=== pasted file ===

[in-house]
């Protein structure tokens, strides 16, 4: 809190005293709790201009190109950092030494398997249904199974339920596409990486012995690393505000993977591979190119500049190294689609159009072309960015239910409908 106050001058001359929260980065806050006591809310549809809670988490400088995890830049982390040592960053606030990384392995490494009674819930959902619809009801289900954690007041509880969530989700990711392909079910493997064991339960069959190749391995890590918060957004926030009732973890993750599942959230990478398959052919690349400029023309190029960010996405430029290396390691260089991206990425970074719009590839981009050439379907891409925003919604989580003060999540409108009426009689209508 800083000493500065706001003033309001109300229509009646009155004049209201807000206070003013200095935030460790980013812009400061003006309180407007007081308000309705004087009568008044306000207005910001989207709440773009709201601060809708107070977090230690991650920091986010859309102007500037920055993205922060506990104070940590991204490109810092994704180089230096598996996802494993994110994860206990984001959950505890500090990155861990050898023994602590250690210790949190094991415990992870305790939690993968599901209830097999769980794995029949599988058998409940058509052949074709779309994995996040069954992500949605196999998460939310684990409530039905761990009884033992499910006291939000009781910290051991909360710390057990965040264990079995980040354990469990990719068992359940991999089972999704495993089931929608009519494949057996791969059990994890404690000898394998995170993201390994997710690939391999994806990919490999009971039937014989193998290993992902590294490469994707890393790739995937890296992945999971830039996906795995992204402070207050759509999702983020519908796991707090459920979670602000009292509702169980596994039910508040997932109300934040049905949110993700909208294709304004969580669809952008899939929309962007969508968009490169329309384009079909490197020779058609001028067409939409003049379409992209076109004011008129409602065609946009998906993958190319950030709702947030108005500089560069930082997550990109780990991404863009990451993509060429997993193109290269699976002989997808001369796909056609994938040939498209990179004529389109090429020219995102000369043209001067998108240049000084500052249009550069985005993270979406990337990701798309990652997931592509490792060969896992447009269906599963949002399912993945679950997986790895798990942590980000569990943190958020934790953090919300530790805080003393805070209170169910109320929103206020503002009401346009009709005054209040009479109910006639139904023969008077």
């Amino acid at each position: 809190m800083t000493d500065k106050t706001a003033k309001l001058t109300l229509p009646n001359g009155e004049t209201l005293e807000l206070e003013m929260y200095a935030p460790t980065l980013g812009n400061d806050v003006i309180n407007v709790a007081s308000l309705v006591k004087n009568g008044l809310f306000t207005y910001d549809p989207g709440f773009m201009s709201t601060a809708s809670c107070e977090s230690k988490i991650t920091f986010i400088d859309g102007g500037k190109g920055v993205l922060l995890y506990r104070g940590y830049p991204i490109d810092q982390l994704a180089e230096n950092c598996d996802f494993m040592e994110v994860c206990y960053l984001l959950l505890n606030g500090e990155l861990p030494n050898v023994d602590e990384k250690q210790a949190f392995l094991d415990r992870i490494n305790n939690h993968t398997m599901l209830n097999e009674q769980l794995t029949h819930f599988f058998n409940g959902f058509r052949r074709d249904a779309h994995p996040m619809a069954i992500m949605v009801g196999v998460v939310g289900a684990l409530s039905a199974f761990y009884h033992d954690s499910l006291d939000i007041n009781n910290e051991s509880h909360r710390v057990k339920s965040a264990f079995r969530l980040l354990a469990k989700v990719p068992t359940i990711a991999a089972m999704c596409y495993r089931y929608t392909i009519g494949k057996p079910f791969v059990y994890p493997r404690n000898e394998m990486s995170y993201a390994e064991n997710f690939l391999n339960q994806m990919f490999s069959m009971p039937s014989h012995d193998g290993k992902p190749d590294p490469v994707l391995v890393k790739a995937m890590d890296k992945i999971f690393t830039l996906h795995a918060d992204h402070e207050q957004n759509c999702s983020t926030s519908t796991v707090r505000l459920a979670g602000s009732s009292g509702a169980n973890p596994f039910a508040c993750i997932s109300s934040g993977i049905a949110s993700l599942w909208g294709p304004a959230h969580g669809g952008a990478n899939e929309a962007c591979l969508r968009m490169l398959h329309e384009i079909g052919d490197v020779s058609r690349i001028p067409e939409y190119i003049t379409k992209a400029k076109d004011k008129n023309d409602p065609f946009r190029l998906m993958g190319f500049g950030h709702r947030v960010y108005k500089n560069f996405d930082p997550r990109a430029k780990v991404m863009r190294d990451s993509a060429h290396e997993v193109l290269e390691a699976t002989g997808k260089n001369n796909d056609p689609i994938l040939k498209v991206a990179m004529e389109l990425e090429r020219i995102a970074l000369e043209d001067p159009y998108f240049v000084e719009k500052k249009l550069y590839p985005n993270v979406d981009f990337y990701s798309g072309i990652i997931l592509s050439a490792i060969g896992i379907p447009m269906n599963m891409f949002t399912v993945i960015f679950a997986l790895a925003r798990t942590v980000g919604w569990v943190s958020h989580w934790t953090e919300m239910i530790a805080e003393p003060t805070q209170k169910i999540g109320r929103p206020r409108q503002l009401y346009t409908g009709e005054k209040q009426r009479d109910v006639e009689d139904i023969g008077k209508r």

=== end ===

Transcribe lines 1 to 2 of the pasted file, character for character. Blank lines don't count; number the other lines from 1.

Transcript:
[in-house]
């Protein structure tokens, strides 16, 4: 809190005293709790201009190109950092030494398997249904199974339920596409990486012995690393505000993977591979190119500049190294689609159009072309960015239910409908 106050001058001359929260980065806050006591809310549809809670988490400088995890830049982390040592960053606030990384392995490494009674819930959902619809009801289900954690007041509880969530989700990711392909079910493997064991339960069959190749391995890590918060957004926030009732973890993750599942959230990478398959052919690349400029023309190029960010996405430029290396390691260089991206990425970074719009590839981009050439379907891409925003919604989580003060999540409108009426009689209508 800083000493500065706001003033309001109300229509009646009155004049209201807000206070003013200095935030460790980013812009400061003006309180407007007081308000309705004087009568008044306000207005910001989207709440773009709201601060809708107070977090230690991650920091986010859309102007500037920055993205922060506990104070940590991204490109810092994704180089230096598996996802494993994110994860206990984001959950505890500090990155861990050898023994602590250690210790949190094991415990992870305790939690993968599901209830097999769980794995029949599988058998409940058509052949074709779309994995996040069954992500949605196999998460939310684990409530039905761990009884033992499910006291939000009781910290051991909360710390057990965040264990079995980040354990469990990719068992359940991999089972999704495993089931929608009519494949057996791969059990994890404690000898394998995170993201390994997710690939391999994806990919490999009971039937014989193998290993992902590294490469994707890393790739995937890296992945999971830039996906795995992204402070207050759509999702983020519908796991707090459920979670602000009292509702169980596994039910508040997932109300934040049905949110993700909208294709304004969580669809952008899939929309962007969508968009490169329309384009079909490197020779058609001028067409939409003049379409992209076109004011008129409602065609946009998906993958190319950030709702947030108005500089560069930082997550990109780990991404863009990451993509060429997993193109290269699976002989997808001369796909056609994938040939498209990179004529389109090429020219995102000369043209001067998108240049000084500052249009550069985005993270979406990337990701798309990652997931592509490792060969896992447009269906599963949002399912993945679950997986790895798990942590980000569990943190958020934790953090919300530790805080003393805070209170169910109320929103206020503002009401346009009709005054209040009479109910006639139904023969008077």